On a very regular basis I give a positive review of a film only to be dismissed because “well, you like everything.” You know what? I do like everything. Or at least I find things to like about the movies I see. It’s wonderful problem to have. Enjoyment of my hobby is something I will always defend, even though I really shouldn’t have to. I watch movies because I like movies, not because I want ill-founded social merit. Surely you ask “but if I like everything, why would anyone listen to me?” People listen to Guy Fieri (as they should). So fret not, image-conscious film snob, for you too can be a starry-eyed film lover without sacrificing critical integrity. Let’s lift that shroud of pretentiousness and turn ourselves into cinematic Guy Fieris. Let’s reclaim our love of film from mopey critique. It’s as easy as these four steps:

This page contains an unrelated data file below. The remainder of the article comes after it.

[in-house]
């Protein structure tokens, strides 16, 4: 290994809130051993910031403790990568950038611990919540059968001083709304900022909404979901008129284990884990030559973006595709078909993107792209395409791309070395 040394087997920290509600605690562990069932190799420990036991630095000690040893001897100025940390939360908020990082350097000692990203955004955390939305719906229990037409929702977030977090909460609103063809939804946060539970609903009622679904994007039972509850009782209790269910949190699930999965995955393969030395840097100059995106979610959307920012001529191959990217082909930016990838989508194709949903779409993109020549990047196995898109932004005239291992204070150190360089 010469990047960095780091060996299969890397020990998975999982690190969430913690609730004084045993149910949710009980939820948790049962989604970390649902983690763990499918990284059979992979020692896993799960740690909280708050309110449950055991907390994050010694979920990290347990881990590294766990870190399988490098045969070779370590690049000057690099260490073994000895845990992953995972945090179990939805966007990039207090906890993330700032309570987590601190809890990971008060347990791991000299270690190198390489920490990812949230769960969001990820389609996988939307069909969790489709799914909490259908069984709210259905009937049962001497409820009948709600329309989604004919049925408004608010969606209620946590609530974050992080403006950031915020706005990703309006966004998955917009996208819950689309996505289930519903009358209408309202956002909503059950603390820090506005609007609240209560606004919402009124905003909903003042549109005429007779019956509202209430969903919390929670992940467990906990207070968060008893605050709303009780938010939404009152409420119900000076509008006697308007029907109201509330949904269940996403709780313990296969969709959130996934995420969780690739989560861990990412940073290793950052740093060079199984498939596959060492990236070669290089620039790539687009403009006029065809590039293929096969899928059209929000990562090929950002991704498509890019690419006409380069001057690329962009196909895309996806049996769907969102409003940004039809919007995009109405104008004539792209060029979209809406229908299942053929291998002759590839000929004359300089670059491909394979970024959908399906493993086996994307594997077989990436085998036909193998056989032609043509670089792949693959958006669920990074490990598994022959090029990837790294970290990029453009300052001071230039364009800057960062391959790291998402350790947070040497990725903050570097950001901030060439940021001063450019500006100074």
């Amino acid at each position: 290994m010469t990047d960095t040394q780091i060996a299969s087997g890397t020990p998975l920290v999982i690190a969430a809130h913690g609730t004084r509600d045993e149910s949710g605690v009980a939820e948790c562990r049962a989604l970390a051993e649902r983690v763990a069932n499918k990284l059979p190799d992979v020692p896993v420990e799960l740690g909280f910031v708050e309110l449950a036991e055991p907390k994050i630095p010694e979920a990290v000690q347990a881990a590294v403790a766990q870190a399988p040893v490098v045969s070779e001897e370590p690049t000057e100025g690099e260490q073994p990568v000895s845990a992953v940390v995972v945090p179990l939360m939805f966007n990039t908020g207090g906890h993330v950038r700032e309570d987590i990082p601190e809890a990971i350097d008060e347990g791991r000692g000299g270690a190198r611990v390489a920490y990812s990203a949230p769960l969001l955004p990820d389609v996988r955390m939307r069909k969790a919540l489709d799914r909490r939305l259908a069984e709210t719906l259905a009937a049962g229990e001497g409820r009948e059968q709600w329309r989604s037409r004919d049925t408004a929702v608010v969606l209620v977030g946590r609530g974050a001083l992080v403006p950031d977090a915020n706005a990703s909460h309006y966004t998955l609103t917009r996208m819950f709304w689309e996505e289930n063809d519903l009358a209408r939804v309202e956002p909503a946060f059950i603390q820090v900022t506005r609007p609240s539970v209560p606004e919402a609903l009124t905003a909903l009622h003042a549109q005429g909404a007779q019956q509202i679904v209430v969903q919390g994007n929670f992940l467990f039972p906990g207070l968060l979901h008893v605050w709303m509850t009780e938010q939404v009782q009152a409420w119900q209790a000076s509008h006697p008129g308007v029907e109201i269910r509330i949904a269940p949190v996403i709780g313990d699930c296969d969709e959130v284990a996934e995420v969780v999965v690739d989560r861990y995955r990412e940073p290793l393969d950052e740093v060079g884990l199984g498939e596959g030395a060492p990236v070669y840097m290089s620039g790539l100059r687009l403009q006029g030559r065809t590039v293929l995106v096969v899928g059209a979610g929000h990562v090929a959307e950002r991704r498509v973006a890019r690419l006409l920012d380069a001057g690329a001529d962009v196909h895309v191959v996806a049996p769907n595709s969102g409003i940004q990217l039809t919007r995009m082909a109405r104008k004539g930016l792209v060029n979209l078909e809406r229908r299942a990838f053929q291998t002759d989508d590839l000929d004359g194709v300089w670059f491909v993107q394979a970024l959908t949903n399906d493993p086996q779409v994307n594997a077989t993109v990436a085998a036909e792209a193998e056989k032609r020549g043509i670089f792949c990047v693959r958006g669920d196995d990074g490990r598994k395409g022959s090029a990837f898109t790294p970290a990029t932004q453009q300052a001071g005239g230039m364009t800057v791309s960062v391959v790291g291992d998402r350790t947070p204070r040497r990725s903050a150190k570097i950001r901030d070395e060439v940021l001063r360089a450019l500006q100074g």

1: Consider the filmmaker’s intentions

Michael Bay has a quote: “I make movies for teenage boys. Oh dear, what a crime.” Really, this sums up everything I want to say. If you sit down to watch The Rock and expect subtlety and nuance, you will be sorely disappointed. But this is hardly a reason to call it a bad movie. Like it or not, The Rock succeeds in accomplishing each of its noble goals (for Sean Connery to chew scenery, for scenery to chew villains, and for Nic Cage to use the phrase “Zeus’ butthole”), and does so with style. It may not be your cup of tea, but it hits every intended mark.


2: Remember that there are very few perfect movies…